Staining and Labeling
Whales
Heart Ventricles

ASJC Scopus subject areas

  • Cardiology and Cardiovascular Medicine

Cite this

Quantitation of Myocardial Infarct Size From Thallium-201 Images : Validation of a New Approach in an Experimental Model. / Okada, Robert D.; Lim, Yean L.; Chesler, David A.; Kaul, Sanjiv; Pohost, Gerald M.

In: Journal of the American College of Cardiology, Vol. 3, No. 4, 1984, p. 948-955.

Research output: Contribution to journalArticle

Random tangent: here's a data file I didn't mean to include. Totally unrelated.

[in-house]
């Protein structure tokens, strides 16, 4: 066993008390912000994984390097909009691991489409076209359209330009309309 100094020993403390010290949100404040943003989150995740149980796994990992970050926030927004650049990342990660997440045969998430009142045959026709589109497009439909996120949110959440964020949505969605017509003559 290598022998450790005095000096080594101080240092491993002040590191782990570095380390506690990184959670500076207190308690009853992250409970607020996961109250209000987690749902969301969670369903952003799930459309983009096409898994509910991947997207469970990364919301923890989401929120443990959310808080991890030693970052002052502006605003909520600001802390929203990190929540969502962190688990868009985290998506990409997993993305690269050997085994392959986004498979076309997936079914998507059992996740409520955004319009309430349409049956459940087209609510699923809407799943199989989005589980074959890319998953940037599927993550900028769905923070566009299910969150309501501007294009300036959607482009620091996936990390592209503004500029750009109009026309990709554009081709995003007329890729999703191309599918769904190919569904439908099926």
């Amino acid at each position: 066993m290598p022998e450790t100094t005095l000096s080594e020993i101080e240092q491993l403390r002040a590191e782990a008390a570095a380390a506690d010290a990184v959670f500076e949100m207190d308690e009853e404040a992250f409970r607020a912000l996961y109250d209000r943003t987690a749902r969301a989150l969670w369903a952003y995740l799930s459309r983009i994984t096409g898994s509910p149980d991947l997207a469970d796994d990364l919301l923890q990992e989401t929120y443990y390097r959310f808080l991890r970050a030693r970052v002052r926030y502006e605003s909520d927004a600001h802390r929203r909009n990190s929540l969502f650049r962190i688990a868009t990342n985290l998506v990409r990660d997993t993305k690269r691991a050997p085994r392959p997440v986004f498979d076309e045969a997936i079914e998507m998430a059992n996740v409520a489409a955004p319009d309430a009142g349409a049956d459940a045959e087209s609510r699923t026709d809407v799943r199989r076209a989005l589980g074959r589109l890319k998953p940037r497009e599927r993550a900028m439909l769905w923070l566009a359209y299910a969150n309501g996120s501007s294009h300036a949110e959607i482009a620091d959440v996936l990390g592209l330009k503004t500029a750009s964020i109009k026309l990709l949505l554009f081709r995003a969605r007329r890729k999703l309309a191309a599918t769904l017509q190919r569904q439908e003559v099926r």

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abstract = "A new computer-based method has been developed to quantitate myocardial infarct size from the size of the regional thallium-201 deficit. The operator outlines the left ventricular myocardial activity with an ellipse. The program then plots the background-corrected activities of the highest mean value in a 3 pixel myocardial band perpendicular to and within the ellipse. The approach uses a new interpolative background correction. To determine the accuracy of this approach in assessing regional thallium deficit size, acute myocardial infarction was produced in six dogs by 24 hour occlusion of the proximal left anterior descending coronary artery. Infarct size was assessed from planar thallium images of the dog heart in three views, each with the chest opened and closed and with the heart excised and placed in a cradle. Before removal of the heart, triphenyltetrazolium chloride was infused to delineate normal from infarct tissue. Transverse slices of left ventricle were made and thallium images of the slices acquired. Infarct size delineated by triphenyltetrazolium chloride staining was expressed as a percent of the total left ventricular slice surface area (planimetric infarct size). Infarct size from whole heart and left ventricular slice thallium images was expressed as a percent of the total length of the left ventricular perimeter (perimetric infarct size). This was determined from points below a certain percent of normalized peak thallium activity in the computer-generated thallium activity curve. Six additional dogs had infarct size determined from whole heart thallium images 24 hours after left circumflex coronary artery occlusion. With left ventricular slices, perimetric infarct size derived from activity below 45{\%} of the peak correlated most closely with the planimetric size. Perimetric infarct size from thallium images of the whole heart was computed using the same percent cut-off on the normalized thallium activity curves. Absolute infarct size from thallium whale heart images, expressed as a percent of total left ventricular weight, was calculated and compared with that estimated by triphenyltetrazolium chloride staining. For left anterior descending coronary artery occlusions, there were good correlations between infarct sizes estimated by the staining method and thallium images of whole heart with the chest opened (r = 0.87), with the chest closed (r = 0.89) and with the heart excised (r = 0.83). For left circumflex coronary artery occlusions, these correlations were also good (r = 0.94, 0.93 and 0.92, respectively). It is concluded that this new computer approach to quantitation of infarct size from thallium deficit size has been validated in an experimental model.",